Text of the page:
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pollinator
Posts: 311
Location: northeastern New Mexico
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From this morning's newsletter BMN
Good morning
Nell and I are giving our lives a real run for the money and feeling pretty darn good for it.
Let's see, where did I leave off last BMN? BMN Working with Nature
Oh yes, permaculture.

I'm currently reading the Permaculture Design Manual graciously provided by Jim Benson.
Permaculture: A Designers' Manual
by Bill Mollison
Link: http://a.co/d/7TvKC0k

This has been an eye opener for me. I'm just a dozen pages into the book, but everything I'm reading is resonating deeply with me. Research is beginning to shed light on the root cause of autoimmune diseases. the-enemy-within-gut-bacteria-drive-autoimmune-disease

At issue I am beginning to see is the affect of industrialized agriculture on our health. If you consider the current business model of mega-corporations where growth and profit are closely tied together as the entire goal of the company, when combined with agri-business models results in food produced having the least quantities of vitamins and minerals.
The greatest profit usually means the least expense in the creation of the product.  
For example in agri-business labor should be a minimal expense.  This is why we see family farms being bought at minimal expense when they fail for economical and environmental reasons, by corporate agri-business. They'll tear down fences and combine fields for gargantuan mono-cultures being worked by mega-machines taking the place of hundreds of workers. Agri-business is not a sustainable practice and sooner or later the humans running those businesses will run out of one of the many resources needed to keep those mammoth machines mowing down the the livelihoods of local farmers as well as the subsidized plant varieties. There are so many things that can go wrong with industrialized farming that it operates right on the edge of profit or failure. For example what if an insurance company that specialized in crop insurance when bankrupt because of climate change?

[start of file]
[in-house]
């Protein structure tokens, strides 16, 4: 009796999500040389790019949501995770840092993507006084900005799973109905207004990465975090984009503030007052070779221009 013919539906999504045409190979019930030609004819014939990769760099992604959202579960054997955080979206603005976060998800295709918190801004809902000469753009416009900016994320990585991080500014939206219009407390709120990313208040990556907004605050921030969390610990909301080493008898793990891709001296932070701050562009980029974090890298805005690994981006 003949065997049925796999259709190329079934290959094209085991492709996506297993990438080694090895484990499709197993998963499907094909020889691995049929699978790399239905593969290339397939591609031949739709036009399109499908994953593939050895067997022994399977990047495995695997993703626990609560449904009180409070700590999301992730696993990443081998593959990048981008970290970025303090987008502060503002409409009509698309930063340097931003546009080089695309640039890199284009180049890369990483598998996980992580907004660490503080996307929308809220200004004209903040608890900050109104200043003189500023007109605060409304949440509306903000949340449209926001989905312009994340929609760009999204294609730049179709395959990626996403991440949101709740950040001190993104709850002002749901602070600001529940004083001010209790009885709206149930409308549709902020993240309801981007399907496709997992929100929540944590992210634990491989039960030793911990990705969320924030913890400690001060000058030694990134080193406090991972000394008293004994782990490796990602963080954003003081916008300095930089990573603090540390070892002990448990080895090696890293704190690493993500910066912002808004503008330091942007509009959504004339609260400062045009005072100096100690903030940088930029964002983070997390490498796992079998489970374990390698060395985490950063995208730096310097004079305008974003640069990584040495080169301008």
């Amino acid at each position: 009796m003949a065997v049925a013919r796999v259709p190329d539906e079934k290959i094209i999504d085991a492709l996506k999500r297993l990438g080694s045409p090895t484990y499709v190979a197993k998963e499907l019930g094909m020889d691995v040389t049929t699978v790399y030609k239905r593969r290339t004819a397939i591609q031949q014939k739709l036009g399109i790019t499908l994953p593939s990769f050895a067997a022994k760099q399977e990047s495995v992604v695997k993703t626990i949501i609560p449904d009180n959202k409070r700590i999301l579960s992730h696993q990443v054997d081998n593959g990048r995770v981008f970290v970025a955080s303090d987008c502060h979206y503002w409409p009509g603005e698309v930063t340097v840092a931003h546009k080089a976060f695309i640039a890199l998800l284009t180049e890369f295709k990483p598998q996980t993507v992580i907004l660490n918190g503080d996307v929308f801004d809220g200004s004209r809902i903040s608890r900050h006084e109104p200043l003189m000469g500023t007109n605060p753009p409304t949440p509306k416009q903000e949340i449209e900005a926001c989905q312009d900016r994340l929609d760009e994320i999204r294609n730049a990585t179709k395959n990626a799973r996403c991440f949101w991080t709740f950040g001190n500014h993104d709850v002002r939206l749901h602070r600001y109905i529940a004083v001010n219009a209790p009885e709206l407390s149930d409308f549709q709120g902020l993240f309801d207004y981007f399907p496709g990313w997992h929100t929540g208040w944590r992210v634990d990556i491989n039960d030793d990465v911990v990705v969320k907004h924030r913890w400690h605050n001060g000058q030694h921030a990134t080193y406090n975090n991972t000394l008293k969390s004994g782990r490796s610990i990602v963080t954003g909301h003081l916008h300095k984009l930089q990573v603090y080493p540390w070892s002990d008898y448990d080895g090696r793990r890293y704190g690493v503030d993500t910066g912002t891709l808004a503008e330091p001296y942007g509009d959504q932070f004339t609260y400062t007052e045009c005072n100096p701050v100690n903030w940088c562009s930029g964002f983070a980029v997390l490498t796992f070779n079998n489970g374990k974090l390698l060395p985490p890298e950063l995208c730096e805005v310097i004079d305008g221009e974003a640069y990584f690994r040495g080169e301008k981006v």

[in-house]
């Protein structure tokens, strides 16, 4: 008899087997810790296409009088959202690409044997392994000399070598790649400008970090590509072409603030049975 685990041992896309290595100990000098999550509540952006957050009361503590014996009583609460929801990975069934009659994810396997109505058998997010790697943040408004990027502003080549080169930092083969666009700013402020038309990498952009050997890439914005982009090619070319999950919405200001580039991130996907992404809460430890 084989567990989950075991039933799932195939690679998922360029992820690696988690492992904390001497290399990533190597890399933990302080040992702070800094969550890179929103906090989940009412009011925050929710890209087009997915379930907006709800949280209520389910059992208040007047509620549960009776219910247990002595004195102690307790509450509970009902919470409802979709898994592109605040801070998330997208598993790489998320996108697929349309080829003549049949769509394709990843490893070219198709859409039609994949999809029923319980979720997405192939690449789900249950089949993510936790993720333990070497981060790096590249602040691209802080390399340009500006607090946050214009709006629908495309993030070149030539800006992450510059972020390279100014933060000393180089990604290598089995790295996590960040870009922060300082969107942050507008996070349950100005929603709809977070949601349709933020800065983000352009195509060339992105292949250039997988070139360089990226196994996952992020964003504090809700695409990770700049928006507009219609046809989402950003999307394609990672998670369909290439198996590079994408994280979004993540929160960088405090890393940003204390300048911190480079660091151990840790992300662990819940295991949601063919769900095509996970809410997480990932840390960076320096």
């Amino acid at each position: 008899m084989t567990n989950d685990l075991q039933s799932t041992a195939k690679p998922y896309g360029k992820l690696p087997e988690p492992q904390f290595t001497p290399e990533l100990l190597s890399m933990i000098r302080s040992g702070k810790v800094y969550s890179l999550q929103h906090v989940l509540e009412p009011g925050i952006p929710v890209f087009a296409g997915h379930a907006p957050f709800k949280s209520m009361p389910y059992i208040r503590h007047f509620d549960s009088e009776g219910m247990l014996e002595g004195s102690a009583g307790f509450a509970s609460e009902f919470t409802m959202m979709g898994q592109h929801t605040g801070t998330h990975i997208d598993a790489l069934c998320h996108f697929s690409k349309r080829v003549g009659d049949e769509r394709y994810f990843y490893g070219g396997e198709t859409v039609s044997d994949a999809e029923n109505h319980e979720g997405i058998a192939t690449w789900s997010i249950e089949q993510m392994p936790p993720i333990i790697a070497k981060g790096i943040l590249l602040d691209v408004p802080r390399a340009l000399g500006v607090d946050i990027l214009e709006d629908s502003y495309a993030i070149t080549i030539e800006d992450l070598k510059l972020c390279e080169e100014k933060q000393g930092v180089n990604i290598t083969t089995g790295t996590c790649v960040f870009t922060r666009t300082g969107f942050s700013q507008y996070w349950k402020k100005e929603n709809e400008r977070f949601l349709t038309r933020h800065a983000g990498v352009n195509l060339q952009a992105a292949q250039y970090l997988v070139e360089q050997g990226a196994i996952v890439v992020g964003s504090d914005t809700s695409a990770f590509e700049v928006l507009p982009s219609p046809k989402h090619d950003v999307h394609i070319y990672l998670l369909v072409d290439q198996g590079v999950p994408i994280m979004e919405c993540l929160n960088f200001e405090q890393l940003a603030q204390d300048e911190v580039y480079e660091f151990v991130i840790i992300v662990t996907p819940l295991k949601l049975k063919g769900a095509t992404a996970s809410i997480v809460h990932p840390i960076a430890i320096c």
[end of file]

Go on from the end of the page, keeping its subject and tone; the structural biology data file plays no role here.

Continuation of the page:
Permaculture philosophy is ruled by ethics. Instead of putting people out of work it builds incentives for the farmer to make proper choices when working with the land.
It would be unheard of for a permaculture farmer to poison a field, because he cares about his neighbors down stream and wouldn't send them the pollution. Ethics is always emphasized, well at least it is in the first chapter of this amazing book.
There are many more things to consider when working with our land than I had ever dreamed of. One quote I really like is permaculture is abundance. One of the main differences  between the argi-business model and premaculture is we aren't focused on short term profit. We would rather invest in next years sustainability. There is a interesting correlation between  the war machinery and agri-business which you may have heard of as it involves the explosive properties of  ammonia nitrate, a common fertilizer. That's because after World War II, industrialist needed to find more uses for explosive factories and came out with fertilizers.    
Putting Ammonia nitrate on plants is far from a complete nutritional supplement. This is one example of why broccoli doesn't have enough nutrients to sustain a healthy body. Cattle industry is the same way, they've figured out how to stuff indigestible corn down the cow's throat until they become obese from the lack of movement. They also need to supplement every meal with protein and antibiotics to combat the horrid conditions they make the cows live in.

Of course we're getting sick!
In permaculture I'm learning we need to consider all the energy available in our sphere of influence, not just the end product. For example here at Las Tusas Ranch we have to deal with huge amounts of rainwater coming from the neighbor uphill from us who wrongly decided that it would create more pasture for his cattle if he cut all the trees down in the valley above us. This is a fine example of old-timer heritage farming that plain never worked, but is continued because grandfather did it that way.